QNAP TS-470 NAS Server Review
By Bruce Normann
Full Disclosure: The product sample used in this article has been provided by QNAP Systems, Inc.
I love it when I can predict the future. In the last year, I’ve shared with you some of the consistent signs that 10GbE Ethernet would continue its push down into lower cost products. Plain old Gigabit Ethernet has been holding back the performance of mid-range NAS devices for a while now. This is the third QNAP NAS Server that Benchmark Reviews has tested with 10GbE capability, and each successive model has occupied a spot further down the product line. The latest product on our test bench is the TS-470 Turbo NAS, a small unassuming tower with just four drive bays, and it looks much more consumer-oriented than the 8-bay rack mount units that we looked at before. This latest Turbo NAS series also gets a brand new set of consumer features – Audio and Video I/O, and an IR receiver on the front panel for a remote control. Enhanced features that benefit all user classes include a beefier CPU from the Celeron family, multiple USB 3.0 ports, and a PCIe expansion slot that provides more network connectivity options than we’ve seen before at this price point. In addition, there’s even a new version of QTS software that includes even more functionality.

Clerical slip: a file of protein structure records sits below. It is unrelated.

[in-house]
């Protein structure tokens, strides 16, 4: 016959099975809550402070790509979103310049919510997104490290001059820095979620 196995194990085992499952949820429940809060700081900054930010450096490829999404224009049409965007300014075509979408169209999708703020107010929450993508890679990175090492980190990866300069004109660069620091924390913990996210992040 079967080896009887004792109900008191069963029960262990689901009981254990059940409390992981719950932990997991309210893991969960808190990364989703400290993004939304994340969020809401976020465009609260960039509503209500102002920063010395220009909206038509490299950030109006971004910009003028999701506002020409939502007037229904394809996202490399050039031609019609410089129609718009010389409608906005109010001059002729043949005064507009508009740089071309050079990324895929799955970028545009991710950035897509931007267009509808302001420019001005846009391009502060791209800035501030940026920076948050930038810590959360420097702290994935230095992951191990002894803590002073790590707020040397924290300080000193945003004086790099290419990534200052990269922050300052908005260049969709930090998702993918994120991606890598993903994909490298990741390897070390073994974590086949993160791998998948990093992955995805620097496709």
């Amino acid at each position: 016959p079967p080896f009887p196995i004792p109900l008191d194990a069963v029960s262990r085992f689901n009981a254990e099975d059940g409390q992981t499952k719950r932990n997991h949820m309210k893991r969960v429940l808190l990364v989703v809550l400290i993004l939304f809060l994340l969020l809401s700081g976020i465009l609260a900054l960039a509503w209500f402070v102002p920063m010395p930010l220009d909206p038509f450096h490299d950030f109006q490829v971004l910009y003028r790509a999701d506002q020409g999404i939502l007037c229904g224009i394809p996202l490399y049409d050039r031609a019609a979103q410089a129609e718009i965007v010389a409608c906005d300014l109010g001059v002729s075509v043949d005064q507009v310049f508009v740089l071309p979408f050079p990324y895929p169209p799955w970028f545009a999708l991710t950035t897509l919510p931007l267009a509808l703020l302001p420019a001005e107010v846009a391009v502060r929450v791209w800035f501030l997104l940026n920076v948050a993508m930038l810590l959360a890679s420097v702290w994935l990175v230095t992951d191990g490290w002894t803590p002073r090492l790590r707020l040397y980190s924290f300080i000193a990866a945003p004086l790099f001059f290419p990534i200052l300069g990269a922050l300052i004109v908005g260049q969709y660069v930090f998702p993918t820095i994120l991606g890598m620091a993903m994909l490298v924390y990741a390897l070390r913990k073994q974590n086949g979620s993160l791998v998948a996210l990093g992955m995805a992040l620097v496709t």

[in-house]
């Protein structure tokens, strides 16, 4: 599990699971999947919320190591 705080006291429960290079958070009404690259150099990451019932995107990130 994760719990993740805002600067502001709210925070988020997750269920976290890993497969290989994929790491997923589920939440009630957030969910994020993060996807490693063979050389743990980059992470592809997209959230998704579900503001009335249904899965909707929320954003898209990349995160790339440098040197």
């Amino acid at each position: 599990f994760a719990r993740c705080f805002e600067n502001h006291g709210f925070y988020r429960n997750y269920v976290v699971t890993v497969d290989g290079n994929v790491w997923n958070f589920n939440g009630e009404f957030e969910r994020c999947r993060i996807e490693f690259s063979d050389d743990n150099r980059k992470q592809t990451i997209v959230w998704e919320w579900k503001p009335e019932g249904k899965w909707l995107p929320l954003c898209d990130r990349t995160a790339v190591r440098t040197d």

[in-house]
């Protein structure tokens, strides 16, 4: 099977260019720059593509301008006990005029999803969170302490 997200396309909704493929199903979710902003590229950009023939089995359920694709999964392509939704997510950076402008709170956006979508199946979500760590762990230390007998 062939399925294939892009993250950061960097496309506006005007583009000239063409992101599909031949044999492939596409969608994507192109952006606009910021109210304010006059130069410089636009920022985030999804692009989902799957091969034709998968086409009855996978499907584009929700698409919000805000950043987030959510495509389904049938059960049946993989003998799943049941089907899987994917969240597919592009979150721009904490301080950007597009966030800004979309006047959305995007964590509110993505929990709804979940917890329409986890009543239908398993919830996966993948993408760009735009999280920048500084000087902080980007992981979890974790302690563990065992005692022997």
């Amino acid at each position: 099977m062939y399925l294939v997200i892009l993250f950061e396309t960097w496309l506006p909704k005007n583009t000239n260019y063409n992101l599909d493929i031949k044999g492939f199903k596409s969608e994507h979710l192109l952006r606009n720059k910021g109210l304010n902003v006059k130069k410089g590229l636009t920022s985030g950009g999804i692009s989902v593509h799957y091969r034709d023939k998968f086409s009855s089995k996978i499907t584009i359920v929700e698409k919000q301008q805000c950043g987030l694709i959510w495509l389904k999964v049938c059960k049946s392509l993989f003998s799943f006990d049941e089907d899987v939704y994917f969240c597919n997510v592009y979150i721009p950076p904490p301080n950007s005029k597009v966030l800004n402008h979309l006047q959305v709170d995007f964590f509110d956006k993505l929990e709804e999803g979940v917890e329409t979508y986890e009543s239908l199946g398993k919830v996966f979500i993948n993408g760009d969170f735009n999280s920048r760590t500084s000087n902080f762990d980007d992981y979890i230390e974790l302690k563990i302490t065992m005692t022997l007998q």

The QNAP TS-470 Turbo NAS is part of a new model line that brings a higher level of performance to the small tower-based format. The TS-x70U rack mount series which launched earlier this year served up the basic technology package that’s been slimmed down here, in order to fit into the smaller form factor. The new TS-x70 towers are being promoted as business-class NAS servers, based on their high performance and networking package, but QNAP includes an HDMI port and IR receiver for good measure. Also included in the base package is a 2-port GbE NIC, installed in the PCIe expansion slot. Most business users will be able to increase the network throughput of this NAS with Port Trunking, thereby making effective use of all four GbE ports on the rear panel. Those who need more bandwidth can just replace the 2-port NIC with a 10GbE model.
With four 3.5″ drive bays available, there is a potential for 16TB of storage, plus the ability to link up an expansion chassis through the eSATA ports. If both capacity and redundancy are needed, RAID 5 is a minimum. If you want to go to RAID 6 or RAID 10, you need a minimum of four disks, with two spindles completely occupied by providing multiple levels of redundancy for your data. A four-bay device is really the bare minimum for a high availability NAS appliance, and that’s why the smallest unit in this series is the TS-470, which is the exact unit we have here for review. This new series also supports SSD caching, but I’ll discuss that in a future article. As with all things SSD, it gets complicated…..
Benchmark Reviews has tested a wide array of QNAP NAS products, ranging from the QNAP TS-119 NAS single-disk offering made for home users, to the Goliath QNAP TS-879U-RP 8-Bay NAS for the storage needs of large businesses. Most recently we tested the 8-bay TS-870U-RP which paved the way for this new TS-x70 tower-based series. Let’s see how this latest Turbo NAS compares to those 8-bay corporate animals, and to a variety of siblings and competitors.